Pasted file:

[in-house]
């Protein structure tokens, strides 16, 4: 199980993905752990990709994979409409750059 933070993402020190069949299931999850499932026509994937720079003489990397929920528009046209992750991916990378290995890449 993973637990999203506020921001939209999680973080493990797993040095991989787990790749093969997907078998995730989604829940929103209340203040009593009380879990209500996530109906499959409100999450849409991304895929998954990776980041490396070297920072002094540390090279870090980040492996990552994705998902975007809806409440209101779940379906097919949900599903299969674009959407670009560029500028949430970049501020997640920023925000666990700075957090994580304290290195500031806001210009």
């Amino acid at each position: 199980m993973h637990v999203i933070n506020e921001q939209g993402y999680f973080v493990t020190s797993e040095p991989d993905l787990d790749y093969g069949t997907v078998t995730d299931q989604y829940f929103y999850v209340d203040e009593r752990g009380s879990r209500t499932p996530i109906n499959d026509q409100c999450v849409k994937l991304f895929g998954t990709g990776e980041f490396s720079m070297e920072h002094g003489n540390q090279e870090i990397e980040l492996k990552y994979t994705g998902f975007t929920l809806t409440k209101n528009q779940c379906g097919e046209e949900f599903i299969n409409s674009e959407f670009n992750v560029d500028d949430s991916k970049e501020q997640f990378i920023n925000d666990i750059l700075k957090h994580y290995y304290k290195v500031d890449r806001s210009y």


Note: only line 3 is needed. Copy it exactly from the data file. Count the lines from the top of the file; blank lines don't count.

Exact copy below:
């Amino acid at each position: 199980m993973h637990v999203i933070n506020e921001q939209g993402y999680f973080v493990t020190s797993e040095p991989d993905l787990d790749y093969g069949t997907v078998t995730d299931q989604y829940f929103y999850v209340d203040e009593r752990g009380s879990r209500t499932p996530i109906n499959d026509q409100c999450v849409k994937l991304f895929g998954t990709g990776e980041f490396s720079m070297e920072h002094g003489n540390q090279e870090i990397e980040l492996k990552y994979t994705g998902f975007t929920l809806t409440k209101n528009q779940c379906g097919e046209e949900f599903i299969n409409s674009e959407f670009n992750v560029d500028d949430s991916k970049e501020q997640f990378i920023n925000d666990i750059l700075k957090h994580y290995y304290k290195v500031d890449r806001s210009y």